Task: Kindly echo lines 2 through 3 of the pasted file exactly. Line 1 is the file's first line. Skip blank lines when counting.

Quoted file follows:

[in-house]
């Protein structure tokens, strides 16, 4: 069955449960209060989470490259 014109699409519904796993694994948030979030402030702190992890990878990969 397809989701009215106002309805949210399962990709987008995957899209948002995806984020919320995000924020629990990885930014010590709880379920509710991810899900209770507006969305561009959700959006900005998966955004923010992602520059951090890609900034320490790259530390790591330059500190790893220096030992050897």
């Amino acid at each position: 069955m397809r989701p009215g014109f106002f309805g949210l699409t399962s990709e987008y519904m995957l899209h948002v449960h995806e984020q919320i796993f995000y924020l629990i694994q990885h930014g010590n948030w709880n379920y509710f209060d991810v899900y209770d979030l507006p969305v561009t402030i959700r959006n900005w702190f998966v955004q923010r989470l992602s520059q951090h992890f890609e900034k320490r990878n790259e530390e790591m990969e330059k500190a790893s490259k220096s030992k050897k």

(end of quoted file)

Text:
């Protein structure tokens, strides 16, 4: 069955449960209060989470490259 014109699409519904796993694994948030979030402030702190992890990878990969 397809989701009215106002309805949210399962990709987008995957899209948002995806984020919320995000924020629990990885930014010590709880379920509710991810899900209770507006969305561009959700959006900005998966955004923010992602520059951090890609900034320490790259530390790591330059500190790893220096030992050897």
């Amino acid at each position: 069955m397809r989701p009215g014109f106002f309805g949210l699409t399962s990709e987008y519904m995957l899209h948002v449960h995806e984020q919320i796993f995000y924020l629990i694994q990885h930014g010590n948030w709880n379920y509710f209060d991810v899900y209770d979030l507006p969305v561009t402030i959700r959006n900005w702190f998966v955004q923010r989470l992602s520059q951090h992890f890609e900034k320490r990878n790259e530390e790591m990969e330059k500190a790893s490259k220096s030992k050897k």